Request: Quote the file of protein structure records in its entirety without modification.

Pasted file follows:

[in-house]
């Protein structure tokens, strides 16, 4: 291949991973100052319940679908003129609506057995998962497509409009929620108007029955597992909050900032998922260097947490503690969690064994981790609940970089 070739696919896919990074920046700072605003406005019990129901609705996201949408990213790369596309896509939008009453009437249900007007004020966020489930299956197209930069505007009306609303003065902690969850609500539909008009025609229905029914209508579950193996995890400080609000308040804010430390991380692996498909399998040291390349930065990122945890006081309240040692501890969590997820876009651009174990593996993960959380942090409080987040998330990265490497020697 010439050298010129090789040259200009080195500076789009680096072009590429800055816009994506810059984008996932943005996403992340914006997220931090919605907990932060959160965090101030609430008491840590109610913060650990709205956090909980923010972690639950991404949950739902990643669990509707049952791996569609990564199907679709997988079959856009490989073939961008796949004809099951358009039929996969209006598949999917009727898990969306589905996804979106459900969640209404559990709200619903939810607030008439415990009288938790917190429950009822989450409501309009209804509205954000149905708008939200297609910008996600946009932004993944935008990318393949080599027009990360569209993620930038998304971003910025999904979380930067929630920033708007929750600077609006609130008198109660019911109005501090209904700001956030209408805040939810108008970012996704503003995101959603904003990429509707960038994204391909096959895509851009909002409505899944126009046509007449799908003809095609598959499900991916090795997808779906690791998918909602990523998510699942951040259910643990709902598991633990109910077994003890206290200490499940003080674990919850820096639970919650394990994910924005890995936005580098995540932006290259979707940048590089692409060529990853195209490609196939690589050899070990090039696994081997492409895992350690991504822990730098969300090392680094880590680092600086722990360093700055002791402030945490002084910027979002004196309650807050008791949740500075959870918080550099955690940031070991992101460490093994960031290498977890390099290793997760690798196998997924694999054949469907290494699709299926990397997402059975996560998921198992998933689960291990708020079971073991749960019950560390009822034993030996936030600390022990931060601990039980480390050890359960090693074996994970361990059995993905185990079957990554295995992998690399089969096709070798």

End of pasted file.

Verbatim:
[in-house]
């Protein structure tokens, strides 16, 4: 291949991973100052319940679908003129609506057995998962497509409009929620108007029955597992909050900032998922260097947490503690969690064994981790609940970089 070739696919896919990074920046700072605003406005019990129901609705996201949408990213790369596309896509939008009453009437249900007007004020966020489930299956197209930069505007009306609303003065902690969850609500539909008009025609229905029914209508579950193996995890400080609000308040804010430390991380692996498909399998040291390349930065990122945890006081309240040692501890969590997820876009651009174990593996993960959380942090409080987040998330990265490497020697 010439050298010129090789040259200009080195500076789009680096072009590429800055816009994506810059984008996932943005996403992340914006997220931090919605907990932060959160965090101030609430008491840590109610913060650990709205956090909980923010972690639950991404949950739902990643669990509707049952791996569609990564199907679709997988079959856009490989073939961008796949004809099951358009039929996969209006598949999917009727898990969306589905996804979106459900969640209404559990709200619903939810607030008439415990009288938790917190429950009822989450409501309009209804509205954000149905708008939200297609910008996600946009932004993944935008990318393949080599027009990360569209993620930038998304971003910025999904979380930067929630920033708007929750600077609006609130008198109660019911109005501090209904700001956030209408805040939810108008970012996704503003995101959603904003990429509707960038994204391909096959895509851009909002409505899944126009046509007449799908003809095609598959499900991916090795997808779906690791998918909602990523998510699942951040259910643990709902598991633990109910077994003890206290200490499940003080674990919850820096639970919650394990994910924005890995936005580098995540932006290259979707940048590089692409060529990853195209490609196939690589050899070990090039696994081997492409895992350690991504822990730098969300090392680094880590680092600086722990360093700055002791402030945490002084910027979002004196309650807050008791949740500075959870918080550099955690940031070991992101460490093994960031290498977890390099290793997760690798196998997924694999054949469907290494699709299926990397997402059975996560998921198992998933689960291990708020079971073991749960019950560390009822034993030996936030600390022990931060601990039980480390050890359960090693074996994970361990059995993905185990079957990554295995992998690399089969096709070798």